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18 Days to Japan

05 Jun

Friendship (Yuujou)

My motto for trying new food for my upcoming trip to Japan is: try ANYTHING once and THEN ask what I ate! 🙂 This motto served me well at my recent ETJ orientation dinner.  I ate steak, tuna, salmon, shrimp, eel, octopus, jellyfish, seaweed, liver (from some type of bottom feeder fish) and other delicacies at the fabulous Cherry Blossom of Novi Japanese Restaurant.

And, oh boy, I tried almost everything!!  (The octopus was a bit chewy, by the way.)  There was soooo much food!  I’m glad I’ll be walking a lot (and sweating from the humidity) because otherwise, I would gain weight! I learned that the Japanese use soy sauce the same way Americans use ketchup.  Also, it’s much easier to eat
certain foods if you eat rice with it.  I managed to eat everything with chopsticks, albeit a bit slow. I didn’t think I’d learn it when I first started trying a couple of months ago, so I’m feeling a bit proud.

Our dinner gathering wasn’t only about food, although it did help to break the ice and introduce us to Japanese etiquette and culture.  I met some of the other ETJ participants, as well as our gracious hosts and staff who made this trip possible.  I am so thankful to the Japanese Business Society of Detroit and the Japanese School of Detroit for this incredible opportunity!

What an admirable, professional, respectful, fun, and caring group of educators and Japanese staff!  I loved everything about the evening!  One thing I learned was the importance placed on teamwork.  Working together in harmony is key to living in a country the size of Japan.  They don’t try to stand out and “one up” each other.  Harmony.  It’s a beautiful thing!

I also received my airline tickets, packet of information, etc., including a marvelous DVD depicting a previous ETJ trip.  After many laughs and conversations, I came home and it all began to soak in.  This is really happening.  It’s not just a vacation to visit another country, but I will have the unique experience of seeing how the Japanese educate their children, how they live and I’ll learn about their culture firsthand.

As the realization set in, I started to get a little….anxious.  What if my lesson plan is too easy?  What if my host family and I don’t click?  Who am I to deserve this trip?  I’m not a Superintendent or Principal or even a Certified Teacher.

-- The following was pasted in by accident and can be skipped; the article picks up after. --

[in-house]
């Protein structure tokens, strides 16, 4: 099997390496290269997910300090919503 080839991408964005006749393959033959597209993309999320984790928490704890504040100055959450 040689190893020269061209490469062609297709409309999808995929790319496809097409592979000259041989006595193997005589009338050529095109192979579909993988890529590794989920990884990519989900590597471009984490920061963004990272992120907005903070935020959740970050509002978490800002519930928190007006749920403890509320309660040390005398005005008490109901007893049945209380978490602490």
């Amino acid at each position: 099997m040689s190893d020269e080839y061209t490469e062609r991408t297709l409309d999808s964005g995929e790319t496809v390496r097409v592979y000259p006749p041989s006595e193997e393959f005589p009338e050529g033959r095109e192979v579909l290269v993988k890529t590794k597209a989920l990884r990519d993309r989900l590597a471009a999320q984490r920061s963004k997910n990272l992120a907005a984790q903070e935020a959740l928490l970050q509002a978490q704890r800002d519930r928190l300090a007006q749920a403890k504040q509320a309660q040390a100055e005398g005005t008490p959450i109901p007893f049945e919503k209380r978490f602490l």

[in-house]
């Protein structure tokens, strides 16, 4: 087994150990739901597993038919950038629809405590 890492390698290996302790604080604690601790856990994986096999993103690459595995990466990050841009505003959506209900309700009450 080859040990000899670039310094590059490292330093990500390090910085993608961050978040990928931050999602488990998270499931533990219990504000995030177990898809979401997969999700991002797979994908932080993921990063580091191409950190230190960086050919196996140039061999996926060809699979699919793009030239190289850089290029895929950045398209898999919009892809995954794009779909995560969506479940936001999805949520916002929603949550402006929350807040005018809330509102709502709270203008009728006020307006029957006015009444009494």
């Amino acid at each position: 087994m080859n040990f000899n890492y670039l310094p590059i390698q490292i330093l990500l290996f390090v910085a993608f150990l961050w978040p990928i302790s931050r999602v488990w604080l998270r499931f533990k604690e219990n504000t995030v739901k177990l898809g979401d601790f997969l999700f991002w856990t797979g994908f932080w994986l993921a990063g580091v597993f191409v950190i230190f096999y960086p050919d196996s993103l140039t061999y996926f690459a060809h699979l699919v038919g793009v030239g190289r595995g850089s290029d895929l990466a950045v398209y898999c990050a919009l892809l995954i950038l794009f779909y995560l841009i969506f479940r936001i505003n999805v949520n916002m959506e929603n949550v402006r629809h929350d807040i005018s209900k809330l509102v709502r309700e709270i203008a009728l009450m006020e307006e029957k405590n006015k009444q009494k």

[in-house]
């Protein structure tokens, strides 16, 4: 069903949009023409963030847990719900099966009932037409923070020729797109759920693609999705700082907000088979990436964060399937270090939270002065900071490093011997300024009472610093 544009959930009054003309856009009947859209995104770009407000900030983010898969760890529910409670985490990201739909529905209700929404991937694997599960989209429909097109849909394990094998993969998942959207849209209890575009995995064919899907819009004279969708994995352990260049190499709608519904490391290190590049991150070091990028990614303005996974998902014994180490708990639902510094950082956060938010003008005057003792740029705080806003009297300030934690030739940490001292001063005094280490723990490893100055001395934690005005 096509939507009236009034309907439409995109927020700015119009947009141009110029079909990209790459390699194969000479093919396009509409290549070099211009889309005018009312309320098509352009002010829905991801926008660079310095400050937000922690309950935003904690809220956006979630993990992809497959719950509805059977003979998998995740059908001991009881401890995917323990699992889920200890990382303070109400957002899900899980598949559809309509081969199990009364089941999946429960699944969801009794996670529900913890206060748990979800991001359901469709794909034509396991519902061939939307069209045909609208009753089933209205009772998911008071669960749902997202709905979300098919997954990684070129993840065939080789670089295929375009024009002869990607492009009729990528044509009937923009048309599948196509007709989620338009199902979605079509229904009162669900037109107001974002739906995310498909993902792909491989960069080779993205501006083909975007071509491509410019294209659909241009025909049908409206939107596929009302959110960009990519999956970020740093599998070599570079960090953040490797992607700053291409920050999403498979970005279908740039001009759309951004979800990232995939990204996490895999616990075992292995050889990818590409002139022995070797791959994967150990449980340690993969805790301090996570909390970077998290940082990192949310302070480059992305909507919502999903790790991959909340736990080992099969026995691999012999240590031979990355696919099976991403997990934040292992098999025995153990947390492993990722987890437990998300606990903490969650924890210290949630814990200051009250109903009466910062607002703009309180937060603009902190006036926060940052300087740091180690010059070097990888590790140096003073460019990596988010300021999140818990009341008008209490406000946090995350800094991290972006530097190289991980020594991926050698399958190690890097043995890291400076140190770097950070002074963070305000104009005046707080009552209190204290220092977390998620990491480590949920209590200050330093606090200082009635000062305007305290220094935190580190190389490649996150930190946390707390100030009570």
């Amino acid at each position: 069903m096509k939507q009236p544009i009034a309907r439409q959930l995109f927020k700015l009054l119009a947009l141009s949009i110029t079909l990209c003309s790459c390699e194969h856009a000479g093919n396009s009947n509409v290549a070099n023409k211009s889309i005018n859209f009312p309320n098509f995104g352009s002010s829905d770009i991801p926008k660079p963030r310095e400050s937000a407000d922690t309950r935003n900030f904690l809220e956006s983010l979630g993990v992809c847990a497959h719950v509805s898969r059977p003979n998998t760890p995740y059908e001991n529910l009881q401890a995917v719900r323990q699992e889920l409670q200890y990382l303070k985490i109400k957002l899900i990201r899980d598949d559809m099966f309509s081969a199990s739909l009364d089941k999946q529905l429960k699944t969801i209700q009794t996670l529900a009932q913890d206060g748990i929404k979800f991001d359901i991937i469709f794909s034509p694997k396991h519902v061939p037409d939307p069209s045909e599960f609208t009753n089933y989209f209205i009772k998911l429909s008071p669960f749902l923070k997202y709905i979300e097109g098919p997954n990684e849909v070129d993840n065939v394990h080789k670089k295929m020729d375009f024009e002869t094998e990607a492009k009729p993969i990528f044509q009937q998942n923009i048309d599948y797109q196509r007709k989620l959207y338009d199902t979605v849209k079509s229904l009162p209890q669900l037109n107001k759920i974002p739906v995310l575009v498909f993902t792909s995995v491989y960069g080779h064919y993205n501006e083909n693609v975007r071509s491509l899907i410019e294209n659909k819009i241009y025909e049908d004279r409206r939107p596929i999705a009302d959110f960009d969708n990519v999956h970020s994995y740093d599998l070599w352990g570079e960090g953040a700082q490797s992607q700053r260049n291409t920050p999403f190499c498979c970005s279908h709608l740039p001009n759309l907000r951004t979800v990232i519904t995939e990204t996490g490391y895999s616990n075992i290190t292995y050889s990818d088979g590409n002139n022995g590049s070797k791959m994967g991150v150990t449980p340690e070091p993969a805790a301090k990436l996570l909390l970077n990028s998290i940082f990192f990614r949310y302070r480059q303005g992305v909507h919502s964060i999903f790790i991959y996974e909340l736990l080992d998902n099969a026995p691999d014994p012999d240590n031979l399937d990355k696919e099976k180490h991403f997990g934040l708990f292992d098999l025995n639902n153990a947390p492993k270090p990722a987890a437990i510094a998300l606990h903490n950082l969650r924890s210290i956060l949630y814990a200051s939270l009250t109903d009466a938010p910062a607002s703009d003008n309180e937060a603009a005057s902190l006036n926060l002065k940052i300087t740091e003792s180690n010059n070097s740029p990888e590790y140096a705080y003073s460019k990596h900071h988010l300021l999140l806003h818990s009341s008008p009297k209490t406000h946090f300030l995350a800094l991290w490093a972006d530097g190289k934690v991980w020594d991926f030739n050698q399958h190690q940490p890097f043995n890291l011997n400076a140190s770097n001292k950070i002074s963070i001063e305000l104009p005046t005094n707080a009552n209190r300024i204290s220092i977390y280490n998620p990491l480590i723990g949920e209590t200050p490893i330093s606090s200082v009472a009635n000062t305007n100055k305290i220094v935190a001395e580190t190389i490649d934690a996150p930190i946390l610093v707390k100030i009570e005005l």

But then.

I remembered words from previous attendees…words by the JBSD and JSD staff…the respectfulness and politeness I’ve always seen by Japanese students and their families…about harmony and its importance.

Just breathe!  I will be fine.  This post started out light-hearted and ended a bit…well…heavy.

The evening was fun and I will post pictures of these fabulous new friends soon. Kanpai!  (Cheers!) to my new friends!  I am incredibly thankful and blessed for this amazing opportunity.

The countdown continues…

~~ Maggie

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5 Comments

Posted by on June 5, 2012 in kids, Teaching, travel

 

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5 responses to “18 Days to Japan

  1. Michelle Isenhoff

    June 5, 2012 at 8:49 AM

    You’ll do great! It’s EASY to know you, Maggie.

     
  2. Maggie Wunderlich

    June 5, 2012 at 9:56 AM

    Thanks Michelle! I appreciate that. I feel the same about you.

     
  3. Blazing Portals

    June 5, 2012 at 2:22 PM

    I can’t believe how quickly time passes, and that your trip is just around the corner! I know what you mean about octopus, as I bravely tried it when living overseas, and I didn’t much care for the chewiness either, but you also tried many other things that I cringe at the mere mention of – you were very brave to do so!

    I can’t wait to read your insights about the Japanese culture, and their lovely people.

    I agree with Michelle; you’re a wonderful people person and an all around lovely one too.

     
  4. agirlcalledemily

    June 5, 2012 at 3:16 PM

    I think for me going to Japan, the food was the scariest part. I don’t like seafood, and I was always that awkward kid who didn’t really like rice. It was fine though, and the only things I didn’t like were nato (a horrible glue-soybean mixture), and a squid and octopus okonomiyaki (savoury pancake), which I blame on the squid and octopus. I will even happily eat rice these days! If you get the chance, try their Japanese curry, I love it! I felt very special in my host family, as they went out of their way to buy meat while I was there, which is exorbitantly expensive there. I’m sure your family will love you, they’re very welcoming friendly people. You will be fine!

     

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